A MIDSUMMER NIGHT'S DREAM: Michael Hoffman's film adaptation of Shakespeare's magical comedy of a love-tangled quadrangle shimmers with sumptuous cinematography and a truly stellar cast that includes Kevin Kline, Michelle Pfeiffer, Stanley Tucci, Rupert Everett, Calista Flockhart, and Sam Rockwell. Relocated from Athens to an Italian villa, the film follows the romantic misadventures of four would-be lovers. At the beginning of the film, Helena loves Demetrius, who loves Hermia, who loves Lysander, but everything changes when the four young people chase each other into the woods and wander into the domain of Oberon and Titania (King and Queen of the Fairies) and the mischievous magic of Puck, who possesses a flower that causes people to fall in love with the first person they encounter. Into the hilarity and confusion stumble a hapless band of laborers rehearsing a play for the Duke's wedding. One of the band, Nick Bottom, a humble weaver, is given the head of donkey and then, through the power of the flower, wins the love of Titania herself. After a dizzying whirl of magic, mayhem, and a million minor follies of the heart, everything is sorted out and everyone finds, at last, the proper match.
ROMEO AND JULIET: This ambitious undertaking adapts Shakespeare's classic tale of star-crossed lovers, setting the story in a glossy music-video style in 1990s Florida. Leonardo DiCaprio and Claire Danes play the famous lovers kept apart by rival industrialist families. Bookended by newscastsers reciting Shakespeare's prose as their copy, this clever glam updating of ROMEO AND JULIET is one of the most unusual adaptations of the Bard's work in the history of cinema. The stylish and colorful sets earned the film an Oscar nomination for art direction. John Leguizamo gives a memorable performance as a devilish Tybalt.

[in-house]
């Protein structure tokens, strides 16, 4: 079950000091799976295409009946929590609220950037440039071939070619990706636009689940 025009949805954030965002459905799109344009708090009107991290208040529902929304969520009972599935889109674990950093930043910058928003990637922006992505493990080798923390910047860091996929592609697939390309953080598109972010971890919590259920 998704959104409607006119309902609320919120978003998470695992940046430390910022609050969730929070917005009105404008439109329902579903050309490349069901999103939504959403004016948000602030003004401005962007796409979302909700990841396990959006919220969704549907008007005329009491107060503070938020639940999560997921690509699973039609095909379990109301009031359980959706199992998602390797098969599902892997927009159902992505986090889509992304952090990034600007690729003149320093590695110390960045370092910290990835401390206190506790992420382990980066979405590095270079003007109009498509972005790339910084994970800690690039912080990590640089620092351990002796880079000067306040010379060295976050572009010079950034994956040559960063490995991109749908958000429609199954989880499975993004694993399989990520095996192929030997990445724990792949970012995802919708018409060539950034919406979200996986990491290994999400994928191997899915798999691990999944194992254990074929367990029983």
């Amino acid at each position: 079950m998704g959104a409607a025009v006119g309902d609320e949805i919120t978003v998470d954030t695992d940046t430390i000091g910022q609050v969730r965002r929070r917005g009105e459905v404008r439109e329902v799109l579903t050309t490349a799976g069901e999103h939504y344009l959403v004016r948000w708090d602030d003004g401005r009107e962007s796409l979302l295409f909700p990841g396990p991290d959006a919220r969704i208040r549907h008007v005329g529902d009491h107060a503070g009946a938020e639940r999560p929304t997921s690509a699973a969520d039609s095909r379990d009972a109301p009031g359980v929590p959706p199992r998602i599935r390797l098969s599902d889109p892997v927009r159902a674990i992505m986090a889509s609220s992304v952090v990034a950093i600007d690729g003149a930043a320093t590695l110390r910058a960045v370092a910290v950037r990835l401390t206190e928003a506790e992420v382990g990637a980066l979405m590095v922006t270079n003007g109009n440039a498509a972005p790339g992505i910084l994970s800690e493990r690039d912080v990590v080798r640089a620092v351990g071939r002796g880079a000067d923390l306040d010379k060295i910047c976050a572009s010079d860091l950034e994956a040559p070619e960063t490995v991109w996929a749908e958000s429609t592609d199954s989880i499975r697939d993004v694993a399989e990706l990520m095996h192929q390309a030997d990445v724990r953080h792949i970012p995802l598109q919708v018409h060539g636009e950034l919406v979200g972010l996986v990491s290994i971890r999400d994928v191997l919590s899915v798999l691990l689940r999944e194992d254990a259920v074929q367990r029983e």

TITUS: Based on Shakespeare's TITUS ANDRONICUS (one of his lesser-known but most gruesome works), TITUS is directed by Julie Taymor (Broadway's THE LION KING), who brings this adaptation to life with dazzling imagery and haunting immediacy. Titus (Anthony Hopkins) is a victorious Roman general who makes two mistakes: supporting the wily Saturninus (Alan Cumming) as the new emperor, and wronging Tamora, Queen of the Goths (Jessica Lange), by killing her eldest son. Murder follows murder as the tides of fate change, and Tamora is aided by her two reckless sons and her Moorish lover. The body count is raised higher and higher until Titus finally holds a very special dinner banquet. Taymor's bold visual sense verges on absurdity, but her sense of morality, as well as powerful acting by Hopkins and company, combine to tell a powerful, violent tale.